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Predictors of maternal psychological distress in rural India: a cross-sectional community-based study

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Maternal common mental disorders are prevalent in low-resource settings and have far-reaching consequences for maternal and child health. We assessed the prevalence and predictors of psychological distress as a proxy for common mental disorders among mothers in rural Jharkhand and Orissa, eastern India, where over 40% of the population live below the poverty line and access to reproductive and mental health services is low. Method: We screened 5801 mothers around 6 weeks after delivery using the Kessler-10 item scale, and identified predictors of distress using multiple hierarchical logistic regression. Results: 11.5% (95% CI: 10.7-12.3) of mothers had symptoms of distress (K10 score > 15). High maternal age, low asset ownership, health problems in the antepartum, delivery or postpartum periods, caesarean section, an unwanted pregnancy for the mother, small perceived infant size and a stillbirth or neonatal death were all independently associated with an increased risk of distress. The loss of an infant or an unwanted pregnancy increased the risk of distress considerably (AORs: 7.06 95% CI: 5.51-9.04 and 1.49, 95% CI: 1.12-1.97, respectively). Limitations: We did not collect data on antepartum depression, domestic violence or a mother's past birth history, and were therefore unable to examine the importance of these factors as predictors of psychological distress. Conclusions: Mothers living in underserved areas of India who experience infant loss, an unwanted pregnancy, health problems in the perinatal and postpartum periods and socio-economic disadvantage are at increased risk of distress and require access to reproductive healthcare with integrated mental health interventions.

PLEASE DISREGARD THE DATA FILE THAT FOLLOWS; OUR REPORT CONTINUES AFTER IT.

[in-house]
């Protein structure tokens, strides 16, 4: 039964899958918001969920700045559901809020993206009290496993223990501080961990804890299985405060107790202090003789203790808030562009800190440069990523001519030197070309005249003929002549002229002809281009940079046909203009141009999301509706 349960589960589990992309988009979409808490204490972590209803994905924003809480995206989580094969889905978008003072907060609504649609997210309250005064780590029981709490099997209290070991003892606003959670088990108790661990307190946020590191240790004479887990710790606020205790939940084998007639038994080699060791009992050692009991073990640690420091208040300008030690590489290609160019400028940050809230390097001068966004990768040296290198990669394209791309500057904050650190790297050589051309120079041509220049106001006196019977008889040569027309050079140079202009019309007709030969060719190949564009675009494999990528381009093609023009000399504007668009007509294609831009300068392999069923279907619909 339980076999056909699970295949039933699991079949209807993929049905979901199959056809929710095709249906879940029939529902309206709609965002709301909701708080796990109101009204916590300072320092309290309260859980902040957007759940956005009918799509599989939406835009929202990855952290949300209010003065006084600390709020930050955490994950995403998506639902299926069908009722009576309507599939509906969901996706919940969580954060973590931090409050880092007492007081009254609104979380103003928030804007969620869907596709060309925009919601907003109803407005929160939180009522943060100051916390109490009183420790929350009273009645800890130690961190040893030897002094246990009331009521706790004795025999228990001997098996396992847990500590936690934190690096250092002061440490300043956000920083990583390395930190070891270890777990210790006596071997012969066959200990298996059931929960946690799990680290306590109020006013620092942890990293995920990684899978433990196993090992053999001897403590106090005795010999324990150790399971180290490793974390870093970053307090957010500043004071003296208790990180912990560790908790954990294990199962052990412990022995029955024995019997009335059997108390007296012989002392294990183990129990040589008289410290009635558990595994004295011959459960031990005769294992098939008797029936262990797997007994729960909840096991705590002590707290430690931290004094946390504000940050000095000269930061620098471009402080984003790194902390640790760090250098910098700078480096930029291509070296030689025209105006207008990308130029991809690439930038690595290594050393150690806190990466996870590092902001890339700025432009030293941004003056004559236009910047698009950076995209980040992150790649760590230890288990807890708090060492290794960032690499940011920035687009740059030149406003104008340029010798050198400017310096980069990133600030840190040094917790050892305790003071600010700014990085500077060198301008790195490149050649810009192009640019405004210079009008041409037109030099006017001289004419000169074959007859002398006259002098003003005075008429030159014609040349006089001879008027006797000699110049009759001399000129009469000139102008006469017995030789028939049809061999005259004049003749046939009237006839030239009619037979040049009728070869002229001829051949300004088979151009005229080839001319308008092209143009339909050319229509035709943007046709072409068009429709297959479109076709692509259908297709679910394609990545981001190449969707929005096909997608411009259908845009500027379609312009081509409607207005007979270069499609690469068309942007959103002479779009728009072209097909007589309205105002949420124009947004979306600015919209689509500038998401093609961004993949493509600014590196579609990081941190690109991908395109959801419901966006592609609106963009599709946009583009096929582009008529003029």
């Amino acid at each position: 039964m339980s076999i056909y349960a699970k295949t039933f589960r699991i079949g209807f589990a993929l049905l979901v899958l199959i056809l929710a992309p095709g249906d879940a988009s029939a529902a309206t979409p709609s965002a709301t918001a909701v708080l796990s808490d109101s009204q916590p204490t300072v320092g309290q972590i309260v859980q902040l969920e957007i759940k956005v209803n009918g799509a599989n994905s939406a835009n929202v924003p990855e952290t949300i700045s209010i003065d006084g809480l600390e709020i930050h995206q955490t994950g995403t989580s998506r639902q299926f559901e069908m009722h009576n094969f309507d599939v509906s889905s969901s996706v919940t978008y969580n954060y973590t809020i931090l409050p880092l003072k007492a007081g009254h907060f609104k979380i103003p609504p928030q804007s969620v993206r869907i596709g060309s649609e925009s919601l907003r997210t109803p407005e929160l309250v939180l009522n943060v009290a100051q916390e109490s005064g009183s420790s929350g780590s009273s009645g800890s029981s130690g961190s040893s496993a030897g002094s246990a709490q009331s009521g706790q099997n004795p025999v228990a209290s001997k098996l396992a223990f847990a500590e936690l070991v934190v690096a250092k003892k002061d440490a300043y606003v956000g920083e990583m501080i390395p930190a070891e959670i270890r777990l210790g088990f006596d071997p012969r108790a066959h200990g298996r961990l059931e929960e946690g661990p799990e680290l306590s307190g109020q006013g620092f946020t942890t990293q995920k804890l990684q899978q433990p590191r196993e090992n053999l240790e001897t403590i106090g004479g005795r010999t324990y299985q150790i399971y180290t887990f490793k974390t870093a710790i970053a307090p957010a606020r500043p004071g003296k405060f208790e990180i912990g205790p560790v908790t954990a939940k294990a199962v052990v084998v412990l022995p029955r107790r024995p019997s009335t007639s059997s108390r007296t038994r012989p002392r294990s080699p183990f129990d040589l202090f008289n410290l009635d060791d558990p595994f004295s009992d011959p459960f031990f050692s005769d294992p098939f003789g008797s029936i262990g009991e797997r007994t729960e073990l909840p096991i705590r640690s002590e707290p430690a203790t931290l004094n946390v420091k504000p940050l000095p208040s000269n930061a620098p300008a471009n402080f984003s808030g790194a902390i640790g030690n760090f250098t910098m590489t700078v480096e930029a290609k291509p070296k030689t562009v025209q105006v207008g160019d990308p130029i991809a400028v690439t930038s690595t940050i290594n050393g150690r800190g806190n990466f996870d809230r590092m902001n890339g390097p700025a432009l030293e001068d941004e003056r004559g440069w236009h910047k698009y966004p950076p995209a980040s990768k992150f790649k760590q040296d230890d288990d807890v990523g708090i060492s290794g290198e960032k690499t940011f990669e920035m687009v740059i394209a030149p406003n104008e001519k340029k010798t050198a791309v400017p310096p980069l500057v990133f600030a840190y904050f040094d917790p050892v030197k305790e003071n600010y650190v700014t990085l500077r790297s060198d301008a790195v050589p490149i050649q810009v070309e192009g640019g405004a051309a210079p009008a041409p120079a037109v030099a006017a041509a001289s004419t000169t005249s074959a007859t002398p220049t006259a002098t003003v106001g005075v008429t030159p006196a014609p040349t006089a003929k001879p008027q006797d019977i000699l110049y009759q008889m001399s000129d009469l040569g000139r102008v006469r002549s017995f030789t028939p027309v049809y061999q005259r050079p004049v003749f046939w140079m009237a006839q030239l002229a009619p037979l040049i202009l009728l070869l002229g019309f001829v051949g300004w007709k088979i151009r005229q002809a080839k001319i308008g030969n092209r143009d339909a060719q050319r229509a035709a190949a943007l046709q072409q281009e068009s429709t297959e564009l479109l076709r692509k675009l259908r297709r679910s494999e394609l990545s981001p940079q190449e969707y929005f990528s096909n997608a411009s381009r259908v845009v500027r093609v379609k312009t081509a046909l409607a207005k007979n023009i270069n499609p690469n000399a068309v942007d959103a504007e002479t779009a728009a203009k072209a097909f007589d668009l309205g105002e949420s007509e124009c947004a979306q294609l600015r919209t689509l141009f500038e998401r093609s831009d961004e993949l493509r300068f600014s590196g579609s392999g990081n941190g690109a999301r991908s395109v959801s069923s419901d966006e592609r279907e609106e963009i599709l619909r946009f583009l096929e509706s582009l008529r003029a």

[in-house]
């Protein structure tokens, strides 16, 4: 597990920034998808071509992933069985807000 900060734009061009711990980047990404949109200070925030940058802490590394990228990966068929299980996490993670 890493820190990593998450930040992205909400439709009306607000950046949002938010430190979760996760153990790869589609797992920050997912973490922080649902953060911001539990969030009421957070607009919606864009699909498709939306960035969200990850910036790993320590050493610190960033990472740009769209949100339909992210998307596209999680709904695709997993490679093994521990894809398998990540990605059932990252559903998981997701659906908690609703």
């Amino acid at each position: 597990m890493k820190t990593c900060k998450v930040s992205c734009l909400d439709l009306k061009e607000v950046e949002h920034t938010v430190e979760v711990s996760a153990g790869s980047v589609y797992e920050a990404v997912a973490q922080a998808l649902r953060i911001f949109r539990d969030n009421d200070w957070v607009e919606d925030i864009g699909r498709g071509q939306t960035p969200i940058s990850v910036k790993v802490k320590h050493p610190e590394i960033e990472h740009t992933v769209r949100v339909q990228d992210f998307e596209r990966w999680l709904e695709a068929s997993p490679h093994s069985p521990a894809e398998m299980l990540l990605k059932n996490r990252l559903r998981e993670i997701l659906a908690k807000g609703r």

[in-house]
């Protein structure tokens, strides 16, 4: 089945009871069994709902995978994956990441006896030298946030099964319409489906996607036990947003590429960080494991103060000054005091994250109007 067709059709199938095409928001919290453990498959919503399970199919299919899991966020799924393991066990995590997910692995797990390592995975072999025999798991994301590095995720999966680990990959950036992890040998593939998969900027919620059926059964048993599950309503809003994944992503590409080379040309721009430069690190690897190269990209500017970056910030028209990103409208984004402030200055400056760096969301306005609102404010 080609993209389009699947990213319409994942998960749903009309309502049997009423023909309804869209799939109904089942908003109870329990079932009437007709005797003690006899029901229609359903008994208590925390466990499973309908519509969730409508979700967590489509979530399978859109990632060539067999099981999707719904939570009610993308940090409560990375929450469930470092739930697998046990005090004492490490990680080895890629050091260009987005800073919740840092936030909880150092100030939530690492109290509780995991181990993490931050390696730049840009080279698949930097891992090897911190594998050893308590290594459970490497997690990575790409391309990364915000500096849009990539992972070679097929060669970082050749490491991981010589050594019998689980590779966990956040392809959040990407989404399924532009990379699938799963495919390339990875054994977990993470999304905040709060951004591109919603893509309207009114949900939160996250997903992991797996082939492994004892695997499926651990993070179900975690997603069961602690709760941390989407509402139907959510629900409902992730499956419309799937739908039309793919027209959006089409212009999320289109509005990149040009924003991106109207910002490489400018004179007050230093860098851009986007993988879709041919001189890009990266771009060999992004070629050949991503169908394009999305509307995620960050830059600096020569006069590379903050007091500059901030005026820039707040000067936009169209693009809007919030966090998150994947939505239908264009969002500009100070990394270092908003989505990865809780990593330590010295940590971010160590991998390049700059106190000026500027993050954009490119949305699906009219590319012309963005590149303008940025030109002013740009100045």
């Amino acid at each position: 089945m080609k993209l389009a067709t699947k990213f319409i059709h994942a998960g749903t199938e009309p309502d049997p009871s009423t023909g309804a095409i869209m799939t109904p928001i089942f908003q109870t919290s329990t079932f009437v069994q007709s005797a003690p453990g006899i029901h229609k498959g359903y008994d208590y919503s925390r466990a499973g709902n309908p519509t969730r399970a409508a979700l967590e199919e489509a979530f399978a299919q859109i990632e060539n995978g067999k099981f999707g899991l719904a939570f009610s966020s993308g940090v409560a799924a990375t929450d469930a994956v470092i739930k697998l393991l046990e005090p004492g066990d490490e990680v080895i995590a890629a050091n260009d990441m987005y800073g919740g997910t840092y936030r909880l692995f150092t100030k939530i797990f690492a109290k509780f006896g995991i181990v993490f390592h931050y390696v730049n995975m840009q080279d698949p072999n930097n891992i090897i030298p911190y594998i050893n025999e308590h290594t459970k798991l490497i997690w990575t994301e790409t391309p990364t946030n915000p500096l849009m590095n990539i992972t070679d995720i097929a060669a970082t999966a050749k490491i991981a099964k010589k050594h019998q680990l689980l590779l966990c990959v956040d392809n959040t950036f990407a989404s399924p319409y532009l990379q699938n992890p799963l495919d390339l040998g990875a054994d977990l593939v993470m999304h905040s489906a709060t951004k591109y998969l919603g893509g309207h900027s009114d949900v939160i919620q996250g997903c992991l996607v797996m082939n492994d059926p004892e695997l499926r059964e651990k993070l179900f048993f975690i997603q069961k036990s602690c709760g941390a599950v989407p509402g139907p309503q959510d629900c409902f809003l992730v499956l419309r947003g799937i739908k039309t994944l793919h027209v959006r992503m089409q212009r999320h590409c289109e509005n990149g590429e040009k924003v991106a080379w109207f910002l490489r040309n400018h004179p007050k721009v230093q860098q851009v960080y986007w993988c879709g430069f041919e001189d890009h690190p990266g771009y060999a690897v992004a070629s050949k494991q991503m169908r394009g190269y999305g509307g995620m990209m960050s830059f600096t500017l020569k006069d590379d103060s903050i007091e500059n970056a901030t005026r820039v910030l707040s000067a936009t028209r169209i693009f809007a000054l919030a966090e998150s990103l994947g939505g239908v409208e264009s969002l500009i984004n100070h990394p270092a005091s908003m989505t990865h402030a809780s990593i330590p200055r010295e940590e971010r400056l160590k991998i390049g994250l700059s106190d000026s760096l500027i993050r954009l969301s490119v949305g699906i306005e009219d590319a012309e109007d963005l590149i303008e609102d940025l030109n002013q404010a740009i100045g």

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en

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http://eprints.lse.ac.uk/42572/

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